Home additions come in all sizes--some you might not even think of as additions because they are so modest in scale. Here is a design solution that draws on the big benefits offered by little additions. In this example, the problem (one we encounter all the time) is: not enough seating space in the kitchen.
Just A Little Bit
Let's say, you don't need a lot more space but you definitely need more than you have. We could build a breakfast room addition, but that would over solve the problem. So we think small. We think banquette. That's built-in seating for casual dining. Here's one we designed for a home in the Palisades neighborhood of Washington DC. It's just a modest little bump out, a window seat really. It serves as a transition space between an open kitchen and living room.
This beautiful banquette has the attraction quality of a booth at a cafe.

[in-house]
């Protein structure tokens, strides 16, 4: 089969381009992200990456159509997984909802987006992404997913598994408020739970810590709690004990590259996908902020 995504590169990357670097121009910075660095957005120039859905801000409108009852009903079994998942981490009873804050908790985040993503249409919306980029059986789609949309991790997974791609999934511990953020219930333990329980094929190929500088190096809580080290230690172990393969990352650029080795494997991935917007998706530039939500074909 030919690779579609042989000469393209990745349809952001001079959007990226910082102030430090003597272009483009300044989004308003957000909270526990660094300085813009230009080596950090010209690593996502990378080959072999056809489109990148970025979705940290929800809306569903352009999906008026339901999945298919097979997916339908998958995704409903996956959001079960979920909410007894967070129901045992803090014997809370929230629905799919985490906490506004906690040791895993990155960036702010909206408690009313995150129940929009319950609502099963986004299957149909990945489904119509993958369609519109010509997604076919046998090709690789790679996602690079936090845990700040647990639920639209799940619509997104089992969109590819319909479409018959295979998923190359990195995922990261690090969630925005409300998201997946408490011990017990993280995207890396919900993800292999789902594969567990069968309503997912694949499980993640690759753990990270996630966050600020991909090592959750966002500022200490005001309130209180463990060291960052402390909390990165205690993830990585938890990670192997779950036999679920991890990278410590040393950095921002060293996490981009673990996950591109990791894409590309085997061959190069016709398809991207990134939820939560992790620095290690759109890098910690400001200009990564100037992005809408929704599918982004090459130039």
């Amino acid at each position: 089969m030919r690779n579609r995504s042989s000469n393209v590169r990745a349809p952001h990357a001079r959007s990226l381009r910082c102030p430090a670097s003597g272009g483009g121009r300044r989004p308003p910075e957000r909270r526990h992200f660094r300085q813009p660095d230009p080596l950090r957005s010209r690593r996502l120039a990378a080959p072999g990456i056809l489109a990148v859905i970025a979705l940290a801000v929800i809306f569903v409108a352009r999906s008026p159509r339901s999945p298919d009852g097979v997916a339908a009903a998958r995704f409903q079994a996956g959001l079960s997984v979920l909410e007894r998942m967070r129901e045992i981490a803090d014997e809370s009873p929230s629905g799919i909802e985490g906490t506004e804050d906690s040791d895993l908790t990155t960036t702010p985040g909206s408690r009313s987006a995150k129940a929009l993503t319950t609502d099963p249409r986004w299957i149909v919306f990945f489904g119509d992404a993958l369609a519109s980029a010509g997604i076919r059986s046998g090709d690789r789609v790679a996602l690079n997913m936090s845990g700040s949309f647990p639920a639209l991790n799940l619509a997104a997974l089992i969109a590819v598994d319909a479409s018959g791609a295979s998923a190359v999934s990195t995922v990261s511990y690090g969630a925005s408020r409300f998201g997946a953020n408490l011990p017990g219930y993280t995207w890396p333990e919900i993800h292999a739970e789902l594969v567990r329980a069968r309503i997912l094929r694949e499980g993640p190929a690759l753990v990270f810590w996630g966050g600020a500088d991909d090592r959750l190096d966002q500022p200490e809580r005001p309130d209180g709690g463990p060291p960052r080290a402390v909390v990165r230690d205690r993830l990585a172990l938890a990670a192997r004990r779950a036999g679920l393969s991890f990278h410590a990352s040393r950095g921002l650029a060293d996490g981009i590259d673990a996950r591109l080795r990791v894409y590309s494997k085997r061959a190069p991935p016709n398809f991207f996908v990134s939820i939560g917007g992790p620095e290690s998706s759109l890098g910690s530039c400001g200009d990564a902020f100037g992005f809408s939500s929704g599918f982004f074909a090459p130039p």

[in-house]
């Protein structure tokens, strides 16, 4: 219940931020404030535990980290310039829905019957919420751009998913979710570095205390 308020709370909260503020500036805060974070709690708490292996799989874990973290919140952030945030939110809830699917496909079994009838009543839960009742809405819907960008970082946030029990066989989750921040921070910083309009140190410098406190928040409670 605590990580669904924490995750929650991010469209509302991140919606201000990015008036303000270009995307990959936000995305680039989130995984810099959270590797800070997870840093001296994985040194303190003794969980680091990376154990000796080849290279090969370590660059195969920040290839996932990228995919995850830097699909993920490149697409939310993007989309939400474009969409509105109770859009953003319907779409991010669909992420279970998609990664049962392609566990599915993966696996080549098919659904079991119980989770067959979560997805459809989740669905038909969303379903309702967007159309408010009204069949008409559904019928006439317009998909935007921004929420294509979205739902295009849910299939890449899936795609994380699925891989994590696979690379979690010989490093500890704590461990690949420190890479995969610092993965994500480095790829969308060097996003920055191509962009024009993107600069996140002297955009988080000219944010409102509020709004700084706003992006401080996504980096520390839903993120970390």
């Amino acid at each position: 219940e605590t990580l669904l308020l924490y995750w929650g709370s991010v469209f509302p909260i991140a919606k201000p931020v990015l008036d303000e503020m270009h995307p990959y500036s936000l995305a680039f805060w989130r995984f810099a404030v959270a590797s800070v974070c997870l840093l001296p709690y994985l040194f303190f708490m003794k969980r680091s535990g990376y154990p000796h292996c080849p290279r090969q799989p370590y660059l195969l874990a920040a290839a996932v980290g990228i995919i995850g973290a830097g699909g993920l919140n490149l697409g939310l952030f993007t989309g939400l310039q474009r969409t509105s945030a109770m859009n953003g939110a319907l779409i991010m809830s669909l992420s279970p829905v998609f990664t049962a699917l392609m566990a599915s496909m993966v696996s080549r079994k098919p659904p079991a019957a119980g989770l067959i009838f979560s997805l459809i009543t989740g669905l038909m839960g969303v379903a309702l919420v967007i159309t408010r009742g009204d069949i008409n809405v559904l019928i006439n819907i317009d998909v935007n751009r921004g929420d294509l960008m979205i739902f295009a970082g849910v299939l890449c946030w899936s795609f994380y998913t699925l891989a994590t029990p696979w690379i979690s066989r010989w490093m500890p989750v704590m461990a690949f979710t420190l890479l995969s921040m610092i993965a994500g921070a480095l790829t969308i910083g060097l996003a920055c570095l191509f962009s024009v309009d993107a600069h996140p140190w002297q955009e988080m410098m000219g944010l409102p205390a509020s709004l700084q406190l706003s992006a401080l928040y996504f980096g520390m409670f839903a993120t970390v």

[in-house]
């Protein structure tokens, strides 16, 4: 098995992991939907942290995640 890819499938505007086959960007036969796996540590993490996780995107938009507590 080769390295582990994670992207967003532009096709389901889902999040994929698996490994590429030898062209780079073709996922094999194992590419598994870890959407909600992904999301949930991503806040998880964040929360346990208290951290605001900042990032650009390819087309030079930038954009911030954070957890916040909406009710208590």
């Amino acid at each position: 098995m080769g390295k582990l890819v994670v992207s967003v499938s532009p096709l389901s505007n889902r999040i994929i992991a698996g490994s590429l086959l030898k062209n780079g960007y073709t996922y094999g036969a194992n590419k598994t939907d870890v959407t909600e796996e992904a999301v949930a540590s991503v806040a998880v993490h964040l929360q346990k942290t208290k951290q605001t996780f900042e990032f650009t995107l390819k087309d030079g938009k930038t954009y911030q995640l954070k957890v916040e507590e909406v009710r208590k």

It's a tiny addition to the room, but what a difference it makes. It's so appealing.
When you go to a cafe don't you almost always ask for a booth? or to be seated by a window?
Mini Family Room Addition
This little addition is actually a window seat. When you lift the lid on the seating bench, a huge storage bin for the kids' toys is revealed.
By recessing seating on one side, we gain approximately two and a half feet of space in the room.
It works with or without the table and chairs--giving this family of six the flexibility they need in their family room.
The seating bench doubles as a storage trunk for children's toys and art materials.
Big Plus Little
This project did in fact require a full kitchen addition. In addition to the addition we snugged in a banquette to provide seating for a large and very busy family to have daily meals.
A semi-circular banquette in the rear of this kitchen comfortably seats the entire family.
One of the beauties of this sort of small addition is that, when done well, the result is spatial/visual harmony. Circulation patterns and defined function areas work gracefully together. There is a logic to the room that is immediately felt when you enter. That's the beauty of design, and of thinking small.